I was heartsick about the betrayal of our cherished democracy by the mob of insurrectionists who attacked our Capital on January 6, 2021. Was this a dark moment for our country? Let me quote a wonderful Chinese story with an answer to my own question: Maybe yes, maybe no. Because, in a crisis, an unrecognized problem rises to the surface, out of the murky depths, where we can see it and address it. This crisis can be an opportunity for a recommitment to the treasured values of our democracy.
The young poet, Amanda Gorman, who read her poem at the inauguration of our new president, referred to the power and energy of light. In “The Hill We Climb,” Amanda offers a wise observation. She says, “For there is always light if only we’re brave enough to see it. If only we’re brave enough to be it.”
Amanda’s poem inspires me to realize that the first thing I can do for my country is to make sure that I am aware of the light within myself and share it with others. What do I mean by the light within? I mean being connected with a power that is greater than myself. You might call the relationship a form of prayer. Lately, I have been doing a short meditation. I breathe into my heart four or six times and exhale to the same count. I breathe in a feeling of love, gratitude, grace, or compassion for a couple of minutes. It is important to feel the emotion as I breathe in and out.
What can I do in my own sphere of influence to share my light? One way I share my light with others is through my delight in storytelling. Good stories are light spreaders.
Recently I had a doctor’s appointment, and when I arrived he was running a little late. Something came up during the appointment that reminded me of a story and I asked if I could tell it. Even though he was very busy, he said yes. So, I told this traditional story about the Chinese farmer:
Once there was a farmer in old China. One day a beautiful horse wandered into an enclosure near his house and stayed. His farmer neighbors said, “Farmer Wong, you are so fortunate. Look at your beautiful horse. Farmer Wong replied, Maybe yes, maybe no.
One day his strong and agile son was riding the horse. He rode like the wind. The horse was startled, bucked, and threw the young man off. The result was he broke his legs and his arms.
Farmer Wong’s neighbors said, “Oh Farmer Wong, you have bad luck.”
Farmer Wong answered, “Maybe yes, maybe no.”
Sometime later, some soldiers came to the farm. They were conscripting young men into the army. When they saw the son with his disabilities, they said he was ineligible.
Farmer Wong’s neighbors said, “Oh Farmer Wong, you have such good luck.”
Farmer Wong replied, “Maybe yes, maybe no.”
When I finished the story, the doctor and his nurse, who had listened attentively, thanked me, graciously, and let me know they appreciated my offering. They made time for my story during their busy day. By letting me tell my story, I felt honored by receiving the gift of the doctor’s precious time. Their light was shining by creating the space for me to tell my story. Their light generated more light. I felt uplifted and happy with their acknowledgment. Here was a living example of Amanda Gorman’s idea about being the light: “For there is always light. If only we’re brave enough to see it. If only we’re brave enough to be it.”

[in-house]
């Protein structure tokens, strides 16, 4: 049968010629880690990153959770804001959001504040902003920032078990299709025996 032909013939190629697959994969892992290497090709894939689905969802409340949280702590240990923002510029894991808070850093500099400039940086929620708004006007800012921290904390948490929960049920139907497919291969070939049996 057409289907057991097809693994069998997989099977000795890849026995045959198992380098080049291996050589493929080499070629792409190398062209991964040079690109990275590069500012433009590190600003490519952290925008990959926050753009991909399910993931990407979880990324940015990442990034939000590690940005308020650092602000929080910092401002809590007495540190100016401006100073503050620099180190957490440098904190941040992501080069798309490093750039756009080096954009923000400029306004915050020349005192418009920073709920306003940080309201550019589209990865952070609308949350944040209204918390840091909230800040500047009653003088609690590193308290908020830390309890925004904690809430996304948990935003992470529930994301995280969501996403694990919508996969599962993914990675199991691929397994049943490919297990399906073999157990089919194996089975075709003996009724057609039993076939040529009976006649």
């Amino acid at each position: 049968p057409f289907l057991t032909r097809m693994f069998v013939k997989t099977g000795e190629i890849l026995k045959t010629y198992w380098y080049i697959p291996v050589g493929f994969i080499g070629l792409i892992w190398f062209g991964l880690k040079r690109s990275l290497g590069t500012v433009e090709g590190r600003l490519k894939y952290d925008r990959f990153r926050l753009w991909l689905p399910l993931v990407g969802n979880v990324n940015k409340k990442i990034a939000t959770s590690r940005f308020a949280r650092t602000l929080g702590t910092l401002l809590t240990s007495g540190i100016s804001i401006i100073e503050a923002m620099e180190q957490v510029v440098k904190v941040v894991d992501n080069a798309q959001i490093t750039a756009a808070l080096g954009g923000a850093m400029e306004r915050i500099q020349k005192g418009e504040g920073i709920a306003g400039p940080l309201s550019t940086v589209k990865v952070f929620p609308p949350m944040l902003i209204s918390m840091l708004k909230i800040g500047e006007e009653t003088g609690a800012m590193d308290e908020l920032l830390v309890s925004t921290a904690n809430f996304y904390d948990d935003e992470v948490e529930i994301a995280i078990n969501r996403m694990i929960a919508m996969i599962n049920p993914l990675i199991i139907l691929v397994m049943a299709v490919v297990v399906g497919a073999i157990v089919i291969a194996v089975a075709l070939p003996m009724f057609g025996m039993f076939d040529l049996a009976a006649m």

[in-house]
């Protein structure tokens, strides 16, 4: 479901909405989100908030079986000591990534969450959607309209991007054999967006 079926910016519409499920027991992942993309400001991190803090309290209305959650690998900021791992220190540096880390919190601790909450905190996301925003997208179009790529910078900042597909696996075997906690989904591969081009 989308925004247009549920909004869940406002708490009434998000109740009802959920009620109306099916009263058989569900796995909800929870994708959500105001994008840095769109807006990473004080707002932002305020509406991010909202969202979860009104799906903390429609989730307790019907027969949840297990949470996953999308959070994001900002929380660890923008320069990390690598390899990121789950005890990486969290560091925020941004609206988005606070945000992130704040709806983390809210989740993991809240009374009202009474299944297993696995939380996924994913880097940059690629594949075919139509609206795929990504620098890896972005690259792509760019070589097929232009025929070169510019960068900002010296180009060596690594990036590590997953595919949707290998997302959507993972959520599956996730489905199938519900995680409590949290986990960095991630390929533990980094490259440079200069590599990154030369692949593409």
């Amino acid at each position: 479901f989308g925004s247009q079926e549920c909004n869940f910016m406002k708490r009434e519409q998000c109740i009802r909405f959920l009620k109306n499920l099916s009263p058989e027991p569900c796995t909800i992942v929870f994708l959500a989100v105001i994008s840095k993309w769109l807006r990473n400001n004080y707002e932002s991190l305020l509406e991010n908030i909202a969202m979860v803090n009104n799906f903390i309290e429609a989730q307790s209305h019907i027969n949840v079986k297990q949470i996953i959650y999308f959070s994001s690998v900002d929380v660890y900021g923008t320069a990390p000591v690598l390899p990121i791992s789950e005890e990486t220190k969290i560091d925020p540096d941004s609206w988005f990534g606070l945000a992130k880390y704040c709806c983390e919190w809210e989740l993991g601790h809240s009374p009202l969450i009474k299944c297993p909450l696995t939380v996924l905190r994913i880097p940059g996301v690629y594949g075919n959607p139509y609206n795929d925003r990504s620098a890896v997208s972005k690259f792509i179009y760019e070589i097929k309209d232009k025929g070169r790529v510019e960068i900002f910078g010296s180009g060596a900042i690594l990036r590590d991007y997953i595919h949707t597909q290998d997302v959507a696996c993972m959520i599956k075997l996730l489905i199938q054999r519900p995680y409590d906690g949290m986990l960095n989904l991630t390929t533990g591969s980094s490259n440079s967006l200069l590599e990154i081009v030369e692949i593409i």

The next day I was thinking about the generosity of the doctor and nurse in receiving my story when I visited my favorite organic food store, Nature’s Temptation. Now, I love their carrot souffle. When they have it, I always buy some and eat it with the rest of the lunch I have bought out in the safety of my car. Chef Liz eagerly greeted me when I walked by the deli. She told me she had made carrot souffle. But she wanted me to eat it in the store in the little area where people take their purchases to eat. She showed me the new heater they had installed, and she found me a safe table near the warmth and across from the air purifier. Chef Liz circled her arms making an imaginary dome above the table and told me she was creating a safe imaginary bubble around the table. Ordinarily, I would not have eaten here. She made sure I had a bowl of soup and told me to begin eating. She said she would bring me the warmed souffle. I could sense how much she wanted to take care of me. By the time I finished the soup, she brought me the heated carrot souffle. Later, she came back with a sample of warm pecan pie on a plate. So, when I accepted her graciousness, her kindness, I took in her light. More than just taking in her light, I rejoice in that light. I believe that in both giving out light and relishing receiving the light of others, I am adding to the light of the world and the world’s healing.
When I think of heartfelt pledges to preserve and protect our democracy, I think of our committing to the best of who we are. And, I think again of Amanda Gorman’s quote. “For there is always light. If only we’re brave enough to see it. If only we’re brave enough to be it.”